The living room, front left room, was once adorned with a stencilled ceiling which has recently been covered over. The mansion also houses a number of original wood grained doors and baseboards. In addition, the exterior side of the front entrance door is stencilled with simple artwork that frames the individual panels. The artist and date of the artwork remain unknown although it is assumed that the decorative painting may have been complete during the 1890s when the building operated as a church.
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This mansion was first built as a church by the Lutherans and Presbyterians of Middle LaHave on the edge of the LaHave River. Because the structure was being undermined by the tides, it was hoisted onto skids and moved across the river. Shortly afterward, it was bought by the Evangelical Lutheran Synod which decided the church would become an orphanage. The building was raised once again and drawn by oxen up the frozen river to the Bridgewater government wharf. It’s final resting place situated about two miles from the town centre. Renovations began in 1889. The Bethany Orphans’ Home began accepting children in 1906. It housed between 22 and 25 children at a time. Rev. W.H. Little was the house father until 1907 when Rev. C.H. Little arrived from North Carolina. The orphanage closed in 1916 because Rev. Little could not secure sufficient government funding. The mansion was purchased by Alice and John W. Whynot and their son Harold from Buckfield, for $2,500. The family converted the home and land into a dairy farm. In 1936, Harold bought the property from his parents for the nominal sum of $1. In 1992, Carolyn Oikle and Gary Keith Whynot bought the property. In 1994, Carolyn and her second husband, Brian Conrad, began renovating home. They opened their doors as the Bethany Bed and Breakfast in 2001. To date, the four star B&B offers four guest rooms with ensuite bathrooms, with a total of 22 rooms in total. The front right room of the house features painted surfaces which were recently discovered throughout the ongoing renovation process. The walls are decorated with a 3 ft. high border with panels hosting reverse stencil patterns in green and white. Mrs. Oikle-Conrad believes the artwork was composed by use of calcimine, a mineral wash often applied to walls and ceilings, because her attempts to wash the painted walls resulted in the creation of a chalk-like paste.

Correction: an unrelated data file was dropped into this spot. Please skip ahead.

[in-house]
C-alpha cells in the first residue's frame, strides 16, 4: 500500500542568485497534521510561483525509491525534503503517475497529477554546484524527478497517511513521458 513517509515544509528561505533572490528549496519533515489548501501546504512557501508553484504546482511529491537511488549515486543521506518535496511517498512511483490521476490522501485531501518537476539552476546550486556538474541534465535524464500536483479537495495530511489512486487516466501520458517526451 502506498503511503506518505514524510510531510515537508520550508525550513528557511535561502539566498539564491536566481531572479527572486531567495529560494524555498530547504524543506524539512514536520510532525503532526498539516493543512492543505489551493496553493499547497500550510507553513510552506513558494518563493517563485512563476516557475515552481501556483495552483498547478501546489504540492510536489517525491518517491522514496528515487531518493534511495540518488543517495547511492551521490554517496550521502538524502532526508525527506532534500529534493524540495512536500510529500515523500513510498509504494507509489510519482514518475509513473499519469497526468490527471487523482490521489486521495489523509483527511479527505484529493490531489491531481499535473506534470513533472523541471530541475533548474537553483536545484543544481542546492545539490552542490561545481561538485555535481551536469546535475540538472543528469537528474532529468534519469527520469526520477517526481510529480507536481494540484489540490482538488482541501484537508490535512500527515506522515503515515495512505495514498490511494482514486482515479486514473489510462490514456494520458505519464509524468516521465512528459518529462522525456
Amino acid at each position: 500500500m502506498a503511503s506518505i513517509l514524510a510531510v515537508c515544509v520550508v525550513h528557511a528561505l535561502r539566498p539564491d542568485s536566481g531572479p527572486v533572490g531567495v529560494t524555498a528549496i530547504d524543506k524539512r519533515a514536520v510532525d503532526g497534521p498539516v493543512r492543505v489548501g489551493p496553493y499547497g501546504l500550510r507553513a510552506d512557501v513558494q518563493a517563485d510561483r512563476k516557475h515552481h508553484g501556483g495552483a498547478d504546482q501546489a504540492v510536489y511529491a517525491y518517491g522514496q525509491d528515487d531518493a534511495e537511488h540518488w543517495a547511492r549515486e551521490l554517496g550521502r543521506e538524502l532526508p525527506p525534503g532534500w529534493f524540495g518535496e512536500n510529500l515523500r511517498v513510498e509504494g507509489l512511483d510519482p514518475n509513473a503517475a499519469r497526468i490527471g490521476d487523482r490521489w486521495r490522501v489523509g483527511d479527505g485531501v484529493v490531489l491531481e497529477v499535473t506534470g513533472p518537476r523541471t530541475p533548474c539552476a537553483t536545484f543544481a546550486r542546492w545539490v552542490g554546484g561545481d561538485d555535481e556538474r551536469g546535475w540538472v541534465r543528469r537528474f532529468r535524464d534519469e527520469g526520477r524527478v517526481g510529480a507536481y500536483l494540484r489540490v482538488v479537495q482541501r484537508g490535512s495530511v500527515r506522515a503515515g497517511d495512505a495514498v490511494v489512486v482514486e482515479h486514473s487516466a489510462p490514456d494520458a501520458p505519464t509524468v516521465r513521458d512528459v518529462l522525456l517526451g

Latitude: 44.4028 Longitude: -64.5111